Wow. Huge sigh. After all the anxiety and turmoil that consumed us prior to this year’s election, I think we can safely say that, no matter what our political beliefs, it’s a huge relief to have them behind us.
I think I probably share the exhilaration with many TC Daily Planet readers that both of the constitutional ballots were stopped. I was delighted to find out that my fellow Minnesotans were able to see the inherent discrimination that both of these initiatives presented, but I can’t help but thinking now what an enormous waste of time and resources the fight over those two amendments became. Now, of course I’m not saying that there wasn’t a need to put all the energy and money that we possibly could into these fights — and I have to give it to Minnesota United for All Families, Our Vote our Future, and all the organizations that worked so hard to block these amendments — but it’s just sad to me that we even had to have those fights.
I wonder what kind of positive change we could bring to our state if we were able to put that kind of organization and power behind something that would be for the good of our state. But I suppose that is for the next round. Now, let us bask in the glory, just for a moment.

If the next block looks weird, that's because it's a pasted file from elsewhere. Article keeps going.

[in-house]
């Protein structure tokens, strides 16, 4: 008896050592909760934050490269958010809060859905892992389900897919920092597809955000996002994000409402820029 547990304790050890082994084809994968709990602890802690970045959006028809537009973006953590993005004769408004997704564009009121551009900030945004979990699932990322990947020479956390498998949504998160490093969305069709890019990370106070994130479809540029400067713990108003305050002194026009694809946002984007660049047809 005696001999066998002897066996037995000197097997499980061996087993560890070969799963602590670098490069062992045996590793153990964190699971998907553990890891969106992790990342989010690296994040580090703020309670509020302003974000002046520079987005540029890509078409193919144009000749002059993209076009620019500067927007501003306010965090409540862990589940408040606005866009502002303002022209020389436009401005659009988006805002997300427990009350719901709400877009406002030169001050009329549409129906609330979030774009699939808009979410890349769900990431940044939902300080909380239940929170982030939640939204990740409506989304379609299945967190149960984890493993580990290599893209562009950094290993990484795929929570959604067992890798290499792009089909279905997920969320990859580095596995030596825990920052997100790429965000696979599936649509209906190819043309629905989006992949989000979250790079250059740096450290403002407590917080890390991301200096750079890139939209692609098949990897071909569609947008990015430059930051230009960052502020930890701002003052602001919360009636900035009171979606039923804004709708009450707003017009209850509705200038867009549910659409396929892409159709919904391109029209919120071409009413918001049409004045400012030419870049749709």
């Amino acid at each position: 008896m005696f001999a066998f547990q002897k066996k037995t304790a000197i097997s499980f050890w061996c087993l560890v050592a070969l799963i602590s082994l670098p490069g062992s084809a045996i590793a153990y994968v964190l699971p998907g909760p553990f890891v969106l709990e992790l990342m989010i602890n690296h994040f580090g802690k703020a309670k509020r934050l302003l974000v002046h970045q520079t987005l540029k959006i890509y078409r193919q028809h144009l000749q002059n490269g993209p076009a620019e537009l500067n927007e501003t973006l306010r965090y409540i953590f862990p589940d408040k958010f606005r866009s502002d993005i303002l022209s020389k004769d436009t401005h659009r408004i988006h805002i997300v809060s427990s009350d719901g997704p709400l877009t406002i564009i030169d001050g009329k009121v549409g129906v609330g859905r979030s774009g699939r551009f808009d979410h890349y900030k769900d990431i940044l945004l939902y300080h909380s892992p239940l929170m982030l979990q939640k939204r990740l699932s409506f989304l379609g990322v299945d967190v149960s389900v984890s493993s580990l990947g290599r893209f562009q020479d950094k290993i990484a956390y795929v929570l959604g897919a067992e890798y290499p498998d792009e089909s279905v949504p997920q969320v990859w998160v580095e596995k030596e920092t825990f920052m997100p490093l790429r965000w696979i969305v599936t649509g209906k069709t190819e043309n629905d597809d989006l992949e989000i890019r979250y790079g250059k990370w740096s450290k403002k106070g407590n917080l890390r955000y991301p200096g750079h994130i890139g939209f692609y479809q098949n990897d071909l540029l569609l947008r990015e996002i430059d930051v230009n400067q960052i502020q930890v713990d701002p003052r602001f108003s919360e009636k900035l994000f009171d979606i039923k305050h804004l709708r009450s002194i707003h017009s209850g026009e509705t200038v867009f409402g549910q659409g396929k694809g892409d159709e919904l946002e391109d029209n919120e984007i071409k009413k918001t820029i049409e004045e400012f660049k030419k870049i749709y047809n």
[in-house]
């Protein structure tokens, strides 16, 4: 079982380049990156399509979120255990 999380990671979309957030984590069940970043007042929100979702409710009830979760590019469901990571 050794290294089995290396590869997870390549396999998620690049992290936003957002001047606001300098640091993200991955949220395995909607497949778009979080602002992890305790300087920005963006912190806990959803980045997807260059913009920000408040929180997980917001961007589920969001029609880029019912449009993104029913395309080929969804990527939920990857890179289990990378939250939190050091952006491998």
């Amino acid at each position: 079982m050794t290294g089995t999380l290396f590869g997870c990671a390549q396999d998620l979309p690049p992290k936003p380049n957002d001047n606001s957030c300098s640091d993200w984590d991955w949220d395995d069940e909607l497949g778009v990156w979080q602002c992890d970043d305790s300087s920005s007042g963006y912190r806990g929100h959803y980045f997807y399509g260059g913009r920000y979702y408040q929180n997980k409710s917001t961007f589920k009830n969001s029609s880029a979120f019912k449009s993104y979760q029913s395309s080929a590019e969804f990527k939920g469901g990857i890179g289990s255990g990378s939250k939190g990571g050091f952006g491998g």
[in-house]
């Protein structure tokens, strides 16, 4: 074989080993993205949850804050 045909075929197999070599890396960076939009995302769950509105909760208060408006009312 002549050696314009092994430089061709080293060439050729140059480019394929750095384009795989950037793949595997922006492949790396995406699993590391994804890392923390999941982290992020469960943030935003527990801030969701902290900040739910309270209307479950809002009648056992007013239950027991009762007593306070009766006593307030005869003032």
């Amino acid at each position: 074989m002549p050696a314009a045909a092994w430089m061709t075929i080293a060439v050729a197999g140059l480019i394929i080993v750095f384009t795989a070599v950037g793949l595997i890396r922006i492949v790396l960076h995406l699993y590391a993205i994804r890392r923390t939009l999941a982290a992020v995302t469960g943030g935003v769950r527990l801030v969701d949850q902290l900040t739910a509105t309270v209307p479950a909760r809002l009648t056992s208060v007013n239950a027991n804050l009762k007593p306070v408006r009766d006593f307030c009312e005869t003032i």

But while we are basking in that euphoria, I do see a slight cloud in the horizon — a looming battle that didn’t get much coverage this election cycle, but it’s sure to come up soon. It’s a battle that I see happening not between Democrats and Republicans, but within the Democratic Party itself. And while the Republicans regroup and try to figure out how they are going to get more women and people of color to vote for them in elections to come, the Democrats are going to have to figure out exactly where they want to be in terms of “Education Reform.”
The teachers’s strike in Chicago could have been a much bigger disaster than it ended up being. Rahm Emanuel, former Obama chief of staff and current mayor of Chicago, faced off against Chicago teachers, calling for a teacher evaluation system that included standardized tests. In fact, it turns out that Bush’s education policies have only been slightly revised under Obama’s administration and Secretary of Education Arne Duncan, and that Race to the Top has many similarities with No Child Left Behind.
In Minneapolis, just before the elections, school board member Rebecca Gagnon endorsed write-in candidate Eli Kaplan over current school board Carla Bates, who last year voted against the teachers’ contract, saying it didn’t provide enough accountability for teachers’ performance. Meanwhile, Josh Reimnitz, who also favors more accountability and seeks an end to teacher seniority, beat Patty Wycoff by a hair in the District 4 race.
I’m not sure why education didn’t get much traction in the national dialogue, but I feel that it’s a debate that will continue in the years to come.